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Metabolic Disease: The Protein Cd36 Helps Trap Macrophages In The Wall Of Arterial Blood Vessels

Date:
December 8, 2008
Source:
Journal of Clinical Investigation
Summary:
One of the most common causes of death in the developed world is a disease of the major arterial blood vessels that can cause heart attacks and stroke. A critical step in this disease (which is known as atherosclerosis, or hardening of the arteries) is the trapping of cells known as macrophages in the innermost layer of arteries, but the mechanism by which this occurs has not been well defined.
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One of the most common causes of death in the developed world is a disease of the major arterial blood vessels that can cause heart attacks and stroke. A critical step in this disease (which is known as atherosclerosis, or hardening of the arteries) is the trapping of cells known as macrophages in the innermost layer of arteries, but the mechanism by which this occurs has not been well defined.

Now, however, Roy Silverstein and colleagues, at the Cleveland Clinic Foundation, Cleveland, have provided insight into this event by studying mice and human macrophages in vitro.

In the study, both in vivo and in vitro assays indicated that a molecule known as oxLDL, which is an important trigger of atherosclerosis, inhibited the migration of mouse macrophages. Importantly, this inhibitory effect was not observed if the macrophages came from mice lacking the protein CD36.

A similar role was also observed for CD36 in modulating the in vitro migratory response of human macrophages to oxLDL.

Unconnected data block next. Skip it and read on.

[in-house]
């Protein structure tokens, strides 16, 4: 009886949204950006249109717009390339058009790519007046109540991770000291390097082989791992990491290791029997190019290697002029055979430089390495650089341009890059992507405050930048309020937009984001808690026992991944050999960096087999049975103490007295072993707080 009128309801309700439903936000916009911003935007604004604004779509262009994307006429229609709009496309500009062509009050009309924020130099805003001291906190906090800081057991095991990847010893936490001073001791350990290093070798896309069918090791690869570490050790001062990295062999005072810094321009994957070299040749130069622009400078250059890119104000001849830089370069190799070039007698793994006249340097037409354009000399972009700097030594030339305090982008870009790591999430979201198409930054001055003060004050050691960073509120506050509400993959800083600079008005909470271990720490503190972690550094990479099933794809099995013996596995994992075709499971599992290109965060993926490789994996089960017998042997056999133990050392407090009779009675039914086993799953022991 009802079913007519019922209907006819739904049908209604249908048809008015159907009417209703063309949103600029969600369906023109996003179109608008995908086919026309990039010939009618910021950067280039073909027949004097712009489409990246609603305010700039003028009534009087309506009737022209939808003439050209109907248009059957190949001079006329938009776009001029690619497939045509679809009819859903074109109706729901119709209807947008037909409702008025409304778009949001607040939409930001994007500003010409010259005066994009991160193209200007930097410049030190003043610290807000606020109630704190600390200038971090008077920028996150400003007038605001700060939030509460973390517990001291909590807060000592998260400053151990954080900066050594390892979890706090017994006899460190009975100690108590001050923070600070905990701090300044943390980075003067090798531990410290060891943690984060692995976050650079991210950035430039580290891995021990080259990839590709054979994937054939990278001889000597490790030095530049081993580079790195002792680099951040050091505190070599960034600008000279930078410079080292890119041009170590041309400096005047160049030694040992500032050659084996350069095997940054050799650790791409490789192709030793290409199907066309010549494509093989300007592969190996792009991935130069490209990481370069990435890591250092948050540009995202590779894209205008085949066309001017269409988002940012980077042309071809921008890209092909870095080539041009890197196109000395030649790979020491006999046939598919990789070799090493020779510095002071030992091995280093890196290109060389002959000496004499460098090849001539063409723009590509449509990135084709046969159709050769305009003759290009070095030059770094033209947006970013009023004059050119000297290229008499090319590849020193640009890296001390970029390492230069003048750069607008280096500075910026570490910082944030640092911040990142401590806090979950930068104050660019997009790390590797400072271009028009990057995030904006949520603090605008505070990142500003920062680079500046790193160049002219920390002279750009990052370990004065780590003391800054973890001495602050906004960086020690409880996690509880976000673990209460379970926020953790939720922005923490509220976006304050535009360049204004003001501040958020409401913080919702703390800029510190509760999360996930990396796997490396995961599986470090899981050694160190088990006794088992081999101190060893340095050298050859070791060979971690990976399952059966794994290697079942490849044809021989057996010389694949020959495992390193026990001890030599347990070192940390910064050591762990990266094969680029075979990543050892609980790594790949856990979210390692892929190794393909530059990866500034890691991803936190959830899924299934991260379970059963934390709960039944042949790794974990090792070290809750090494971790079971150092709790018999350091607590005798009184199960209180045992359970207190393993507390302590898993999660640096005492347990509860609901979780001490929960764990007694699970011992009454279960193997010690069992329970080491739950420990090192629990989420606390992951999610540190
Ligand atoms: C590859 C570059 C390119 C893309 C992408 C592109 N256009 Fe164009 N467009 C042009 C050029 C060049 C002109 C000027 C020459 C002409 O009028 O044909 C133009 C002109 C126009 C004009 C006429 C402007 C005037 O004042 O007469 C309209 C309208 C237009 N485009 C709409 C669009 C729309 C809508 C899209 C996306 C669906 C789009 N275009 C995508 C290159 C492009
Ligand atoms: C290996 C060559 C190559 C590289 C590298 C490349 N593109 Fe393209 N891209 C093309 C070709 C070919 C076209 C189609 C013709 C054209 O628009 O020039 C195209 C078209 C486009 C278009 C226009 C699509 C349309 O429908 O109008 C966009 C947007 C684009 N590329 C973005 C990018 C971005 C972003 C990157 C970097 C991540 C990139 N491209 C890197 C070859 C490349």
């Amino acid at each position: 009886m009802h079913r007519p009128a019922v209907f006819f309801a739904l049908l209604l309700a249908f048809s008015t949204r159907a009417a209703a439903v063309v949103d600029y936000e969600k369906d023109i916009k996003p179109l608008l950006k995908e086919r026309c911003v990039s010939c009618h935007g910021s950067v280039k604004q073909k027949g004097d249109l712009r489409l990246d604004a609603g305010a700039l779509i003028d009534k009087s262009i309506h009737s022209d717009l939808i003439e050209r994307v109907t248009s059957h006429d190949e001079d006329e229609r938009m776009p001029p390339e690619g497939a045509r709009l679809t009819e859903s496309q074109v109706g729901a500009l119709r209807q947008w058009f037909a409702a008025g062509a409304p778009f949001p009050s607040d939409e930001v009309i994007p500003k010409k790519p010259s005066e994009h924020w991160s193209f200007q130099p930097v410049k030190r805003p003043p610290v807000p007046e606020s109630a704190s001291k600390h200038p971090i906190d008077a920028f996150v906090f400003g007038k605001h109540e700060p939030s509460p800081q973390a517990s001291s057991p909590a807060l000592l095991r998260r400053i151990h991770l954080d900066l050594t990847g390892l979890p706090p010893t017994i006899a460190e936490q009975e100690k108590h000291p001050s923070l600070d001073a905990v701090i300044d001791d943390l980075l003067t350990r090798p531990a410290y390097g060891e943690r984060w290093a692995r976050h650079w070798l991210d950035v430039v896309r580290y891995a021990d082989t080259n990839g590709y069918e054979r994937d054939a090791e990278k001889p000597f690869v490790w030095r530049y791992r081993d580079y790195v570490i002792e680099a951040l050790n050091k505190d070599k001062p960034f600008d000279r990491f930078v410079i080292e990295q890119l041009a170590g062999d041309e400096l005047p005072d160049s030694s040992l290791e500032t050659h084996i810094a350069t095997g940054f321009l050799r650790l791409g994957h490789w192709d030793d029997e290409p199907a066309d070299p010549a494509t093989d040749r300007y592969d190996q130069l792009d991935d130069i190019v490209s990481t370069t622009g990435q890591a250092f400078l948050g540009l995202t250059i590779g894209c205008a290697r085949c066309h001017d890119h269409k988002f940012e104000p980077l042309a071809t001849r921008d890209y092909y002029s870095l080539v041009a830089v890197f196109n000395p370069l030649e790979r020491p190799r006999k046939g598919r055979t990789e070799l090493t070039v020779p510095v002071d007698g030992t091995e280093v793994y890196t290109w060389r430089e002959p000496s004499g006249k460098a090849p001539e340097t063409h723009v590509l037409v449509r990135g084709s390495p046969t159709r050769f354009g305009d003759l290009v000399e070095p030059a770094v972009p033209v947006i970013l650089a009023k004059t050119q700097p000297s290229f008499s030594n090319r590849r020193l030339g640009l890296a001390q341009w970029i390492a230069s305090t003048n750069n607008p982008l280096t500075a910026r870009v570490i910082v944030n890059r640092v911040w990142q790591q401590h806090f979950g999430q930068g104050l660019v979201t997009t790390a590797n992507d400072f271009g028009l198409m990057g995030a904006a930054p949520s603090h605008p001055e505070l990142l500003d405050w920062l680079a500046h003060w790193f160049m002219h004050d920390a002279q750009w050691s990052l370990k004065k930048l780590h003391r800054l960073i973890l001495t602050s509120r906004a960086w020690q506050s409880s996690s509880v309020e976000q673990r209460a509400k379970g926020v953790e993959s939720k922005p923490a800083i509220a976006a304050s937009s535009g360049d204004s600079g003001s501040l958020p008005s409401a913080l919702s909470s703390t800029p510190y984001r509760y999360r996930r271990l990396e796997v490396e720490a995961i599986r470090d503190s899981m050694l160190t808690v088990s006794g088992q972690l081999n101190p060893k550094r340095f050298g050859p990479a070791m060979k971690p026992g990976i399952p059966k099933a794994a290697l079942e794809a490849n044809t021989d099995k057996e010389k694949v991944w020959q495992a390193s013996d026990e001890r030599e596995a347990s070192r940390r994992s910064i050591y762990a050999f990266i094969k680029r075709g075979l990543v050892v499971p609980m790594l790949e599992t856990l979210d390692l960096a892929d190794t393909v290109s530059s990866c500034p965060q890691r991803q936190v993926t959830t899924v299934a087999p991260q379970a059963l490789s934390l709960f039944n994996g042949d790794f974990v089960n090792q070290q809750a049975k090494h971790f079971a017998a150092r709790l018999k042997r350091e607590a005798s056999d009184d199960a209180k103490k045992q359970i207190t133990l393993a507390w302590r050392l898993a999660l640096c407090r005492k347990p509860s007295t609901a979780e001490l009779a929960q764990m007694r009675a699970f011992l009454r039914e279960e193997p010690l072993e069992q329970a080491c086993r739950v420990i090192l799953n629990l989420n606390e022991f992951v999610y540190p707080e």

Further analysis revealed the molecular changes that occur after oxLDL interaction with CD36 to modulate macrophage migration. The authors speculate that the interaction of oxLDL and CD36 on macrophages might inhibit their migration in vivo and lead to them becoming trapped in the innermost layer of the arterial wall.


Story Source:

The above story is based on materials provided by Journal of Clinical Investigation. Note: Materials may be edited for content and length.


Journal Reference:

  1. CD36 modulates migration of mouse and human macrophages in response to oxidized LDL and may contribute to macrophage trapping in the arterial intima. Journal of Clinical Investigation, Dec 8, 2008

Cite This Page:

Journal of Clinical Investigation. "Metabolic Disease: The Protein Cd36 Helps Trap Macrophages In The Wall Of Arterial Blood Vessels." ScienceDaily. ScienceDaily, 8 December 2008. <www.sciencedaily.com/releases/2008/12/081208180234.htm>.
Journal of Clinical Investigation. (2008, December 8). Metabolic Disease: The Protein Cd36 Helps Trap Macrophages In The Wall Of Arterial Blood Vessels. ScienceDaily. Retrieved May 23, 2015 from www.sciencedaily.com/releases/2008/12/081208180234.htm
Journal of Clinical Investigation. "Metabolic Disease: The Protein Cd36 Helps Trap Macrophages In The Wall Of Arterial Blood Vessels." ScienceDaily. www.sciencedaily.com/releases/2008/12/081208180234.htm (accessed May 23, 2015).

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